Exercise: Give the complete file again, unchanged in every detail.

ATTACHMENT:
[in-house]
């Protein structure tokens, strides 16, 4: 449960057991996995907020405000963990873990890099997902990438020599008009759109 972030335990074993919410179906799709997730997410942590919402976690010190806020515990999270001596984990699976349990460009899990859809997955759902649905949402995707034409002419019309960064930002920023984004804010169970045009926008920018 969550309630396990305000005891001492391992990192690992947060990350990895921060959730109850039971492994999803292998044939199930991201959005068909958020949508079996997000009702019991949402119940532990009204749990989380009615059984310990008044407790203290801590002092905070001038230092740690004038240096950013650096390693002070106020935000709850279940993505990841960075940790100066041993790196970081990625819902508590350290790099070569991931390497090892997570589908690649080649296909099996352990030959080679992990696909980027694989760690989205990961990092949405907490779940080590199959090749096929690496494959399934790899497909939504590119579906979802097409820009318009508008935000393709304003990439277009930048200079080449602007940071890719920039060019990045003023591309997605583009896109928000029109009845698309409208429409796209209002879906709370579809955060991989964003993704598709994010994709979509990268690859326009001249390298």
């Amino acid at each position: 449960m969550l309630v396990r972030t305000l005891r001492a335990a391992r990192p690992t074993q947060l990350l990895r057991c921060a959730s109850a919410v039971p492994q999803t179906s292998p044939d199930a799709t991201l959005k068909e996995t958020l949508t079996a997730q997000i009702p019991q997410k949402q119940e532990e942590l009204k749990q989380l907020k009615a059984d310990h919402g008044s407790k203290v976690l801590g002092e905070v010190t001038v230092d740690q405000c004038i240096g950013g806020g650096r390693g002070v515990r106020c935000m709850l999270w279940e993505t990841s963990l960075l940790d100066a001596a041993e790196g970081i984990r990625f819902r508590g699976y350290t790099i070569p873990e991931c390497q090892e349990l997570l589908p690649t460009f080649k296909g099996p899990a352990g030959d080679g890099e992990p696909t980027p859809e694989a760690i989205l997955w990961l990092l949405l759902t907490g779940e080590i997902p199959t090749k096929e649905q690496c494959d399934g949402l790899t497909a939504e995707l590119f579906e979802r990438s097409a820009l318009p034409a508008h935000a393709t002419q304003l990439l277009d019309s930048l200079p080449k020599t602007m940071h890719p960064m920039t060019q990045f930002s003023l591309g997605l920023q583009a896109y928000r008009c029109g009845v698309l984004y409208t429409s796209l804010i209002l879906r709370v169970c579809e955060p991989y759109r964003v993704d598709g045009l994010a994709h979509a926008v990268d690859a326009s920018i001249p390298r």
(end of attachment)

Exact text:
[in-house]
């Protein structure tokens, strides 16, 4: 449960057991996995907020405000963990873990890099997902990438020599008009759109 972030335990074993919410179906799709997730997410942590919402976690010190806020515990999270001596984990699976349990460009899990859809997955759902649905949402995707034409002419019309960064930002920023984004804010169970045009926008920018 969550309630396990305000005891001492391992990192690992947060990350990895921060959730109850039971492994999803292998044939199930991201959005068909958020949508079996997000009702019991949402119940532990009204749990989380009615059984310990008044407790203290801590002092905070001038230092740690004038240096950013650096390693002070106020935000709850279940993505990841960075940790100066041993790196970081990625819902508590350290790099070569991931390497090892997570589908690649080649296909099996352990030959080679992990696909980027694989760690989205990961990092949405907490779940080590199959090749096929690496494959399934790899497909939504590119579906979802097409820009318009508008935000393709304003990439277009930048200079080449602007940071890719920039060019990045003023591309997605583009896109928000029109009845698309409208429409796209209002879906709370579809955060991989964003993704598709994010994709979509990268690859326009001249390298």
């Amino acid at each position: 449960m969550l309630v396990r972030t305000l005891r001492a335990a391992r990192p690992t074993q947060l990350l990895r057991c921060a959730s109850a919410v039971p492994q999803t179906s292998p044939d199930a799709t991201l959005k068909e996995t958020l949508t079996a997730q997000i009702p019991q997410k949402q119940e532990e942590l009204k749990q989380l907020k009615a059984d310990h919402g008044s407790k203290v976690l801590g002092e905070v010190t001038v230092d740690q405000c004038i240096g950013g806020g650096r390693g002070v515990r106020c935000m709850l999270w279940e993505t990841s963990l960075l940790d100066a001596a041993e790196g970081i984990r990625f819902r508590g699976y350290t790099i070569p873990e991931c390497q090892e349990l997570l589908p690649t460009f080649k296909g099996p899990a352990g030959d080679g890099e992990p696909t980027p859809e694989a760690i989205l997955w990961l990092l949405l759902t907490g779940e080590i997902p199959t090749k096929e649905q690496c494959d399934g949402l790899t497909a939504e995707l590119f579906e979802r990438s097409a820009l318009p034409a508008h935000a393709t002419q304003l990439l277009d019309s930048l200079p080449k020599t602007m940071h890719p960064m920039t060019q990045f930002s003023l591309g997605l920023q583009a896109y928000r008009c029109g009845v698309l984004y409208t429409s796209l804010i209002l879906r709370v169970c579809e955060p991989y759109r964003v993704d598709g045009l994010a994709h979509a926008v990268d690859a326009s920018i001249p390298r």